Cleaning Soot from Carpet

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Old 05-31-08, 01:56 PM
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Cleaning Soot from Carpet

Help! We have a house build around 1965. Over the years, the duct work has slipped and opened, sort of using our walls as ducts in their place.

When we used the fire place last winter, the soot from it was pulled down between the wall and base boards, leaving a dark, smutty residue all along our baseboards. We don't want to replace our carpet, can anyone help us save our carpet? Please?

Thanks in advance.
 
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Old 05-31-08, 02:14 PM
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Vacuum. Vacuum. Vacuum. That's the recommendation for soot. Use the crevice tool along the baseboards. Do not rub. Simply place the crevice tool on fibers to extract as much soot as possible. If soot, using water based cleaners will compound cleaning problems. Soot is oily. Water and oil don't mix.

A solvent cleaner is used for oil, grease, tar. Apply to white rag and test in inconspicuous place first for ill effects on carpet dyes. Some dyes are unstable and solvent can remove or fade dye. Blot, do not rub fibers.

Even without a fireplace, many homes have filtration soil along baseboards. This leaves a dirty border along edge of carpet. This is due to cold, heavy air settling through gaps at bottom of wall. Carpet acts as a filter and collects the soil. When it is time to replace the carpet, seal gaps along bottom of walls to stop filtration.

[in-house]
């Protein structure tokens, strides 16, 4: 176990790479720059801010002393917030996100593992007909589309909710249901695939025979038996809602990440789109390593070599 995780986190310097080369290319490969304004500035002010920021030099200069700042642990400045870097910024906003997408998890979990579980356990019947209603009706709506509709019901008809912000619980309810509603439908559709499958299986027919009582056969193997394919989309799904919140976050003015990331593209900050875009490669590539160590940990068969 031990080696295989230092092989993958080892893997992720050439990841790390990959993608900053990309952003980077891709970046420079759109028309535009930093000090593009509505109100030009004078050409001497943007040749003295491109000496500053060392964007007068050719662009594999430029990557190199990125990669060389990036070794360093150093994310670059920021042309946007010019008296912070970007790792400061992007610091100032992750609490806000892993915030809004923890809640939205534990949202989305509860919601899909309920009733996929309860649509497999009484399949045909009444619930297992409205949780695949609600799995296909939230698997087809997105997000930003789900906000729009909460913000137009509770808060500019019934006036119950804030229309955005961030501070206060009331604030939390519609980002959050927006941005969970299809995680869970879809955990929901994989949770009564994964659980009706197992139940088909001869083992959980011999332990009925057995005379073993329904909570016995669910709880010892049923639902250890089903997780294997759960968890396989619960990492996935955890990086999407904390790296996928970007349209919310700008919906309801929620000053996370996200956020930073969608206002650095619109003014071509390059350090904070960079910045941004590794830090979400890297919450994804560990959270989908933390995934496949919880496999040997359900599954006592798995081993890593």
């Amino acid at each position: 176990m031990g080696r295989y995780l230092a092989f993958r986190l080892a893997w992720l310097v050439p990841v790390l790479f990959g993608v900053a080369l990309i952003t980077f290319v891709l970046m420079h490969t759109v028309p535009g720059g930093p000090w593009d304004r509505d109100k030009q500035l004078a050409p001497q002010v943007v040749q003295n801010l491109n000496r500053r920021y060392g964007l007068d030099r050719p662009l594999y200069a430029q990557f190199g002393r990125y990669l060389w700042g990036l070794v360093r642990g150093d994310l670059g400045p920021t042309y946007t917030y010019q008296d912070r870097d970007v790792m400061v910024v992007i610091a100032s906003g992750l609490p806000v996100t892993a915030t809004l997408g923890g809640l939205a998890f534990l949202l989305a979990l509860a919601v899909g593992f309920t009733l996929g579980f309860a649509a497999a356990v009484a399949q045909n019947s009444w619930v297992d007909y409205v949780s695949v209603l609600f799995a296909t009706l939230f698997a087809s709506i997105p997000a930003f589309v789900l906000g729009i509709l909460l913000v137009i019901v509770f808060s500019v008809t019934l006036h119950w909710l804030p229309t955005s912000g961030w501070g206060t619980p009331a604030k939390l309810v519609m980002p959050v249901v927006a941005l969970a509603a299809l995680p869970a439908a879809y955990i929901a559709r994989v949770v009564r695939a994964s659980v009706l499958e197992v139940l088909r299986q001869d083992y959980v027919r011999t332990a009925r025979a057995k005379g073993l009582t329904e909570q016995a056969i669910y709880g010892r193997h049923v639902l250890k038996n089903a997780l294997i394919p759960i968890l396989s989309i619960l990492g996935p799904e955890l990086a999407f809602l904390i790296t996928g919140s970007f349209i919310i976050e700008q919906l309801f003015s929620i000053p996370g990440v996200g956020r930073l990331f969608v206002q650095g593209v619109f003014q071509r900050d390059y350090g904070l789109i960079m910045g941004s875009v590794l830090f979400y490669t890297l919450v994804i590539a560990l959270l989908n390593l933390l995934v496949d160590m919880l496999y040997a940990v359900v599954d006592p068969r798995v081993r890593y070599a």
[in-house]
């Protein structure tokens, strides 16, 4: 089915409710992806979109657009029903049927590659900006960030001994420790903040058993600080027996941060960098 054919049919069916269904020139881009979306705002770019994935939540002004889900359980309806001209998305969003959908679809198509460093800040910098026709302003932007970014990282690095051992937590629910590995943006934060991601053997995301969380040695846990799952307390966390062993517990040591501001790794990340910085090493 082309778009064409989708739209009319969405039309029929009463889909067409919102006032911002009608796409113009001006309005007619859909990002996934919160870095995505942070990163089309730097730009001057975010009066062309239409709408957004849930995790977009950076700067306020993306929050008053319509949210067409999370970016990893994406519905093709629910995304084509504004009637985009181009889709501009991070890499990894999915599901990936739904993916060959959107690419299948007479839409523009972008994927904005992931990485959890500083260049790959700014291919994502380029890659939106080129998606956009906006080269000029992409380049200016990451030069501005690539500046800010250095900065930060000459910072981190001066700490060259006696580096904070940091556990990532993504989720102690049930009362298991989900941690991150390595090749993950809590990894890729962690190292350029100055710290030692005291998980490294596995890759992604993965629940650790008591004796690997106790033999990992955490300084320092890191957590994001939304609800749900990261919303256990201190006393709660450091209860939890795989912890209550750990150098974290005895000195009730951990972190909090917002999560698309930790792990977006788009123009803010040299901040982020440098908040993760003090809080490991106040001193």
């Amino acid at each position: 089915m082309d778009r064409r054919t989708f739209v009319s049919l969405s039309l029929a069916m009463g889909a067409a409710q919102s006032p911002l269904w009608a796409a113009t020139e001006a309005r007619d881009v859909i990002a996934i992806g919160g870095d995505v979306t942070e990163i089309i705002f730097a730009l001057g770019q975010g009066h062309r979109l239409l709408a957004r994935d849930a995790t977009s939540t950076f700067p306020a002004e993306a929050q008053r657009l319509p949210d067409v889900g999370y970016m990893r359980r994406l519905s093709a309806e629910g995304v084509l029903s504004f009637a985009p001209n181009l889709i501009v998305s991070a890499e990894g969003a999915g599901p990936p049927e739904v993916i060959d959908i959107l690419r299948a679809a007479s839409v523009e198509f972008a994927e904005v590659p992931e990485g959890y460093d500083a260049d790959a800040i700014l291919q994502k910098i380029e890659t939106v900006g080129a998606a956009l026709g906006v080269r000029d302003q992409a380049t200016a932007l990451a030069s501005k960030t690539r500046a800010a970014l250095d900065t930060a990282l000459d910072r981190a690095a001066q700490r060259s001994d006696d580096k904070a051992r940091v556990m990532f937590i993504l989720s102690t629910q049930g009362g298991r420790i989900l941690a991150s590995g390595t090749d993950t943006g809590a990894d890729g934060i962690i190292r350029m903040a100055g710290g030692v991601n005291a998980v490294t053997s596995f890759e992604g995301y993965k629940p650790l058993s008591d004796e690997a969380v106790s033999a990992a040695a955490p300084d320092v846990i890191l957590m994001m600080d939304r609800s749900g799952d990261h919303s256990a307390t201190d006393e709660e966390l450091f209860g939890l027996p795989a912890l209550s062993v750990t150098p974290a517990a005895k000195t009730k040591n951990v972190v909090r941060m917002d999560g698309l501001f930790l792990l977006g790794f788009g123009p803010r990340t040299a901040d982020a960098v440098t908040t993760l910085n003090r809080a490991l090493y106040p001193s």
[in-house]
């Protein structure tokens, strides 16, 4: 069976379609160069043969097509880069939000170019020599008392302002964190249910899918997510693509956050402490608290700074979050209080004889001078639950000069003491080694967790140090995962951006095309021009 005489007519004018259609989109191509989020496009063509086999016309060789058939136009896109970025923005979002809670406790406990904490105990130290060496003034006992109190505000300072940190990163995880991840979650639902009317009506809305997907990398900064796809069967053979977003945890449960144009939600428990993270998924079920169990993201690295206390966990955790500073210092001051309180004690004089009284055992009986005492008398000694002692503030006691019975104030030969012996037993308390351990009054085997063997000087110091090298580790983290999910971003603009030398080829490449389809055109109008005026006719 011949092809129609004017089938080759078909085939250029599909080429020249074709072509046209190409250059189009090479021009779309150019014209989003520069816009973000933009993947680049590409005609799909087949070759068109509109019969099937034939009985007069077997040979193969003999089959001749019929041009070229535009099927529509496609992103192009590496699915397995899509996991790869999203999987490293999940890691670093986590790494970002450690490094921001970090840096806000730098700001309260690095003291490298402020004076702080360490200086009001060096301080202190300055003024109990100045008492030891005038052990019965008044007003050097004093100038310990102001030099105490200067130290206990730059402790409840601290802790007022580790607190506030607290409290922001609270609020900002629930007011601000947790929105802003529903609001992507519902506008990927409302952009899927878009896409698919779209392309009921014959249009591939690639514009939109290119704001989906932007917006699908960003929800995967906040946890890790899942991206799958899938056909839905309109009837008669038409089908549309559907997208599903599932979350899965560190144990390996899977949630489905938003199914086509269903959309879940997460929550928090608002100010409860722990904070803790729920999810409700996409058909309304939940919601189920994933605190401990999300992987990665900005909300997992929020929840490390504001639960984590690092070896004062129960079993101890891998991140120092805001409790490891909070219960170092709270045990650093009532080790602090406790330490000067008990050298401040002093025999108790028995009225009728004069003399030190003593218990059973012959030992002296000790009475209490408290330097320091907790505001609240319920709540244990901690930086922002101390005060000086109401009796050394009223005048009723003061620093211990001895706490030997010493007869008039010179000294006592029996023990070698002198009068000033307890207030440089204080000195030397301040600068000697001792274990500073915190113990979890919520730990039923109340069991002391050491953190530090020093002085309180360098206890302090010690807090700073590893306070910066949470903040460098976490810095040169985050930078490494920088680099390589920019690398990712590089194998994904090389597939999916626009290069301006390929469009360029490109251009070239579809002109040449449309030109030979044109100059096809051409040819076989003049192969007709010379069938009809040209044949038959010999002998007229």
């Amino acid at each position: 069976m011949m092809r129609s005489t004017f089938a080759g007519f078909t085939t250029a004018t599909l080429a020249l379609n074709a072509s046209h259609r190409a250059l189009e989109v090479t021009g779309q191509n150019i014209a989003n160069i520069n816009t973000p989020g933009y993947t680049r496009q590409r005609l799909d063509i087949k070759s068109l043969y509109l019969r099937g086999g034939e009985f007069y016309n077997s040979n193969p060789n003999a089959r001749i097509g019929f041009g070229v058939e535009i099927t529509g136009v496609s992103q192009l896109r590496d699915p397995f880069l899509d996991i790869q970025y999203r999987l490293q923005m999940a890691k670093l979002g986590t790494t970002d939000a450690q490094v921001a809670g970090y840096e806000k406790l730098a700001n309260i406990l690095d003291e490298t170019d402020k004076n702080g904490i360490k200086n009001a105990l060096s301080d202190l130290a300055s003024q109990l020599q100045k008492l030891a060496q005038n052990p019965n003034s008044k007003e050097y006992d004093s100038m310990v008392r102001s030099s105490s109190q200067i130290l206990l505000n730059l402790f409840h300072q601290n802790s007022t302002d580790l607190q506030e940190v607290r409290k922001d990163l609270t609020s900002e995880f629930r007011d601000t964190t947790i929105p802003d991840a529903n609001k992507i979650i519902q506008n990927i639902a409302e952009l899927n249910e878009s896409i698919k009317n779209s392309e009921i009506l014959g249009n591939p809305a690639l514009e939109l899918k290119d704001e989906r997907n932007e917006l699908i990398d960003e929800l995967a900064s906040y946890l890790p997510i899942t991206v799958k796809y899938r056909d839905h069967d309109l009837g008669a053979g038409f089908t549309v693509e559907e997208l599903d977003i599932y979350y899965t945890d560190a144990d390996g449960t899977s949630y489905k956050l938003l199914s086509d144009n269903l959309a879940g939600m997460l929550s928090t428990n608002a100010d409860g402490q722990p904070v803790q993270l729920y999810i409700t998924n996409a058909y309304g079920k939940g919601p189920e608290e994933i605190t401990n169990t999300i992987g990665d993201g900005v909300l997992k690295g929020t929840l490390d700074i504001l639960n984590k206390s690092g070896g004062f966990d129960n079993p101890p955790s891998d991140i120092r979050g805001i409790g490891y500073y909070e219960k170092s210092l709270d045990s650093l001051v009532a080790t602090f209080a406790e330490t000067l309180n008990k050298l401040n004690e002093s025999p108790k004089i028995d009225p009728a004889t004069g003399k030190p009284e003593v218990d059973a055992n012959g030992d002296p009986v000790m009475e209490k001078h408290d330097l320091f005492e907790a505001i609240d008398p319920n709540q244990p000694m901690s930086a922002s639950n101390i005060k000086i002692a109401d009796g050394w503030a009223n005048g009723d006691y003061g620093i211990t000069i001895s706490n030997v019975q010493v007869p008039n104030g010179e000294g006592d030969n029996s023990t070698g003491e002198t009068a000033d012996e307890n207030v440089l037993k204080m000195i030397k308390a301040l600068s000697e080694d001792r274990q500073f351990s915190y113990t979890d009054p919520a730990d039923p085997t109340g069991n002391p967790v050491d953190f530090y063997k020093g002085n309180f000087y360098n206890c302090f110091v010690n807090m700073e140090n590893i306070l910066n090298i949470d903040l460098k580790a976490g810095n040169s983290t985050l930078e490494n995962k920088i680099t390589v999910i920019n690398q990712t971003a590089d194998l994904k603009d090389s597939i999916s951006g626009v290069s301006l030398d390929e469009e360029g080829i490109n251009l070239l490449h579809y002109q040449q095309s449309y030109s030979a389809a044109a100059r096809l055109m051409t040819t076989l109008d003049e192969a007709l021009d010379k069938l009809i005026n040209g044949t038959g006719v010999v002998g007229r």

A professional carpet cleaner has access to cleaners and chemicals unavailable to consumers. If you have not had carpet professionally cleaned within the past 12-18 months, it's likely time for a professional cleaning. When you place the call to the cleaner, explain that you have filtration soil and soot along baseboards. That way they will come prepared. They will likely tell you that at best they can lighten the stains. Without regular vacuuming with crevice tool and cleaning carpet in the area along baseboards, filtration soil tends to become a permanent stain.
 
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Old 06-04-08, 12:49 PM
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"Incredible" carpet stain spotter.

It is filtation soiling, and not necesarily from the duct work.

There are small gaps at the baseboard wall plates, and air is transferred out and in, depending on atmospheric pressure.

Rooms closed off and the return air sucking will leave a filtration band across the doorway directly under the door.
 
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Old 06-04-08, 11:46 PM
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yup filtration soiling...there are many solvents on the market that will work

pro solve and power gel are a few examples of the products i have used over the years to help with these conditions
 
 

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